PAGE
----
HELENA – State pensions systems reeling from big losses in the stock market face a projected shortfall of more than $2 billion three decades from now.
The grim but not unexpected news was delivered Thursday to an interim legislative committee working to find ways to fix the problem.
The Montana Board of Investments said the projected shortfall in 30 years tops $2 billion. A year ago that unfunded liability — or projected shortfall — was a little more than $1 billion.
Projecting the shortfall helps determine how much money needs to be dumped into the system to make sure there is enough to pay for future benefits. It’s illegal for the state to cut benefits it has already promised to current and past employees.
Other public pensions and investment companies around the country report similar projections.
The Montana Teachers’ Retirement System had an unfunded liability of $1.41 billion as of July 1, compared with $794.6 million a year ago.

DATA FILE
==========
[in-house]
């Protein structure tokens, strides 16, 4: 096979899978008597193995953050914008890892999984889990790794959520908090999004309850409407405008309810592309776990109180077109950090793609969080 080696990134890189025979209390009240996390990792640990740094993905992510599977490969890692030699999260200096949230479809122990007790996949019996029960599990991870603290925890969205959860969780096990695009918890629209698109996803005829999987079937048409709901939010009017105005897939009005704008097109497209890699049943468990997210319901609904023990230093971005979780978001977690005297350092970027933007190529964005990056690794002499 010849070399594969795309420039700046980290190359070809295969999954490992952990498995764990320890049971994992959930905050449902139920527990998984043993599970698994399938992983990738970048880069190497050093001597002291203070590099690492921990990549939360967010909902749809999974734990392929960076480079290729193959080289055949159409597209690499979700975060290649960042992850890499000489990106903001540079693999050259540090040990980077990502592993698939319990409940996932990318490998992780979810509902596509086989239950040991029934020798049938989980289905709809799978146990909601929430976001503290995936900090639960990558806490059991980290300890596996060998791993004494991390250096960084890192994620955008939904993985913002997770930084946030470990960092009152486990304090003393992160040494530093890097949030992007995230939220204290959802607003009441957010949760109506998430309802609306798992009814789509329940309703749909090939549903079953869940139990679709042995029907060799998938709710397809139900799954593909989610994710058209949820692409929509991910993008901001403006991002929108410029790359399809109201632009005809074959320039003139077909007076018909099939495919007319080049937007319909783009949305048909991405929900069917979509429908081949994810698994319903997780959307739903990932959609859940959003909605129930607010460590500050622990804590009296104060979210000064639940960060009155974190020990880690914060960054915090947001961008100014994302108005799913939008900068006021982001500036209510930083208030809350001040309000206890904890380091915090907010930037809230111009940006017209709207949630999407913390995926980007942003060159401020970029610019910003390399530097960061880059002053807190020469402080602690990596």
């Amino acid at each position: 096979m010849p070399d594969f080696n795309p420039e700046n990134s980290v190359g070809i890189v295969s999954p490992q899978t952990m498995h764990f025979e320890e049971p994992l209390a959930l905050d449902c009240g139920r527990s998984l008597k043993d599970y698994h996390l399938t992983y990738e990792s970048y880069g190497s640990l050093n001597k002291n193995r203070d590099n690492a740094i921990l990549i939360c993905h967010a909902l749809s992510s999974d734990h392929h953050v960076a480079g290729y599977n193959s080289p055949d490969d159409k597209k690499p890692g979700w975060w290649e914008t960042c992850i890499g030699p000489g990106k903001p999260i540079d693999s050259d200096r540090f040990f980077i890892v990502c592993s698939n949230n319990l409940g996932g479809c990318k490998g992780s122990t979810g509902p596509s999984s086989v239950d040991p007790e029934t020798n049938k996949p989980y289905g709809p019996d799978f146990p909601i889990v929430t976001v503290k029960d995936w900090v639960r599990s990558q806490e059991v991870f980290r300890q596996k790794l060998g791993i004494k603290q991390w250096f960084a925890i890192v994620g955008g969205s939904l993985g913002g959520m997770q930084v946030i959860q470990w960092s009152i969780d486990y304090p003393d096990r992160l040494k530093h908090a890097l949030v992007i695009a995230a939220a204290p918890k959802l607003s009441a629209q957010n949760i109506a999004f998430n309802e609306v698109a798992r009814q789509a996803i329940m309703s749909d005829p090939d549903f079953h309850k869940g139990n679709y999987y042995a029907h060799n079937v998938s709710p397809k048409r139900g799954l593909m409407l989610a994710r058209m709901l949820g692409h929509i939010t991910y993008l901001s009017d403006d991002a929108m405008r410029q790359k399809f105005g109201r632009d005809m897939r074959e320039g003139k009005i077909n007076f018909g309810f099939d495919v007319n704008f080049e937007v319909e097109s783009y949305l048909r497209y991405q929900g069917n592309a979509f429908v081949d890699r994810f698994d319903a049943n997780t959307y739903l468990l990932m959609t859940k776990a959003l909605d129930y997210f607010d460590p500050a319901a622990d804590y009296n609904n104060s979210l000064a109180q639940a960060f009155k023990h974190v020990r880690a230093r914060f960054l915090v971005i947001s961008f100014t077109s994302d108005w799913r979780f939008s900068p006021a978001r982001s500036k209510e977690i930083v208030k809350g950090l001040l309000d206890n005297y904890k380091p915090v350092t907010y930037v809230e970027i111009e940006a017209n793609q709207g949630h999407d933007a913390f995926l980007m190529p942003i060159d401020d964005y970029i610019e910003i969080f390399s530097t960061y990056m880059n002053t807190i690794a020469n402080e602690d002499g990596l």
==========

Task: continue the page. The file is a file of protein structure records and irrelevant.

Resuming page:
The Montana Public Employees’ Retirement System saw its unfunded liability grow to $790.6 million from $439.4 million a year ago.
Gov. Brian Schweitzer and the Legislature have poured $175 million of state general fund money into the system since 2005.
The stock market losses have been so steep that there is no realistic chance that future returns on retirement investments will make up the loss, officials said.
The system has to earn about 8 percent a year to meet future obligations. The stock market would have to earn a lot more than that to cover the losses of the past year.
The Board of Investments is looking at reducing benefits for future employees, changing the way benefits are calculated or altering annual cost-of-living increases.
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